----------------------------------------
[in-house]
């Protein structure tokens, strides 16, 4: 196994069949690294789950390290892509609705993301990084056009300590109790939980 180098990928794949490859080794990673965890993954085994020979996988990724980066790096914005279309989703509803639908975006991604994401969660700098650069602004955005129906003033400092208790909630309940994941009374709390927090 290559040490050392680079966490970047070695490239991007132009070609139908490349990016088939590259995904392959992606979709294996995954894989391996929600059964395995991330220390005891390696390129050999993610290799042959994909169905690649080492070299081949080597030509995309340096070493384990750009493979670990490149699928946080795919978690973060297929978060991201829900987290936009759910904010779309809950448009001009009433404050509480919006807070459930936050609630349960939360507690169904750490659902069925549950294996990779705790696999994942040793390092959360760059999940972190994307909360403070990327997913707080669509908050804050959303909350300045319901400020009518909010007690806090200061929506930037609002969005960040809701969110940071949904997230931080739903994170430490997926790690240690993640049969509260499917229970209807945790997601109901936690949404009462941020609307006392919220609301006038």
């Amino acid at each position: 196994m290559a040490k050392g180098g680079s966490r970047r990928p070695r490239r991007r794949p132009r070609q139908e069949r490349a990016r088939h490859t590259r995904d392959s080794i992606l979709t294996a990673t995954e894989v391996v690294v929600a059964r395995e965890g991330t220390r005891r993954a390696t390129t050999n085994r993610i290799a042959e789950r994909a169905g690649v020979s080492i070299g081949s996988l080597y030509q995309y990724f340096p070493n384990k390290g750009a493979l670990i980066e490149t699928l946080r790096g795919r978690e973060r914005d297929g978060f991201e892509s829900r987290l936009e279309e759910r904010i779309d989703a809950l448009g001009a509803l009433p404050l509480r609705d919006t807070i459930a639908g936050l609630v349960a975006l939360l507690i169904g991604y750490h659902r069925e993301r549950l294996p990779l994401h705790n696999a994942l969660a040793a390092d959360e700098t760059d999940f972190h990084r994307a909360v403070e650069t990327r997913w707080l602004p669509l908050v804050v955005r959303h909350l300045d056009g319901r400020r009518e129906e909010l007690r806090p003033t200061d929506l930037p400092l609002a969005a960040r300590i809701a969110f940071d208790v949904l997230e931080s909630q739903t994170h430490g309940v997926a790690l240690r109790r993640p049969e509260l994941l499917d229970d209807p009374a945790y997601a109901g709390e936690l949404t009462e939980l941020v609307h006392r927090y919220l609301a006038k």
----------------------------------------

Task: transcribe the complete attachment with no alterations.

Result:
[in-house]
């Protein structure tokens, strides 16, 4: 196994069949690294789950390290892509609705993301990084056009300590109790939980 180098990928794949490859080794990673965890993954085994020979996988990724980066790096914005279309989703509803639908975006991604994401969660700098650069602004955005129906003033400092208790909630309940994941009374709390927090 290559040490050392680079966490970047070695490239991007132009070609139908490349990016088939590259995904392959992606979709294996995954894989391996929600059964395995991330220390005891390696390129050999993610290799042959994909169905690649080492070299081949080597030509995309340096070493384990750009493979670990490149699928946080795919978690973060297929978060991201829900987290936009759910904010779309809950448009001009009433404050509480919006807070459930936050609630349960939360507690169904750490659902069925549950294996990779705790696999994942040793390092959360760059999940972190994307909360403070990327997913707080669509908050804050959303909350300045319901400020009518909010007690806090200061929506930037609002969005960040809701969110940071949904997230931080739903994170430490997926790690240690993640049969509260499917229970209807945790997601109901936690949404009462941020609307006392919220609301006038």
């Amino acid at each position: 196994m290559a040490k050392g180098g680079s966490r970047r990928p070695r490239r991007r794949p132009r070609q139908e069949r490349a990016r088939h490859t590259r995904d392959s080794i992606l979709t294996a990673t995954e894989v391996v690294v929600a059964r395995e965890g991330t220390r005891r993954a390696t390129t050999n085994r993610i290799a042959e789950r994909a169905g690649v020979s080492i070299g081949s996988l080597y030509q995309y990724f340096p070493n384990k390290g750009a493979l670990i980066e490149t699928l946080r790096g795919r978690e973060r914005d297929g978060f991201e892509s829900r987290l936009e279309e759910r904010i779309d989703a809950l448009g001009a509803l009433p404050l509480r609705d919006t807070i459930a639908g936050l609630v349960a975006l939360l507690i169904g991604y750490h659902r069925e993301r549950l294996p990779l994401h705790n696999a994942l969660a040793a390092d959360e700098t760059d999940f972190h990084r994307a909360v403070e650069t990327r997913w707080l602004p669509l908050v804050v955005r959303h909350l300045d056009g319901r400020r009518e129906e909010l007690r806090p003033t200061d929506l930037p400092l609002a969005a960040r300590i809701a969110f940071d208790v949904l997230e931080s909630q739903t994170h430490g309940v997926a790690l240690r109790r993640p049969e509260l994941l499917d229970d209807p009374a945790y997601a109901g709390e936690l949404t009462e939980l941020v609307h006392r927090y919220l609301a006038k």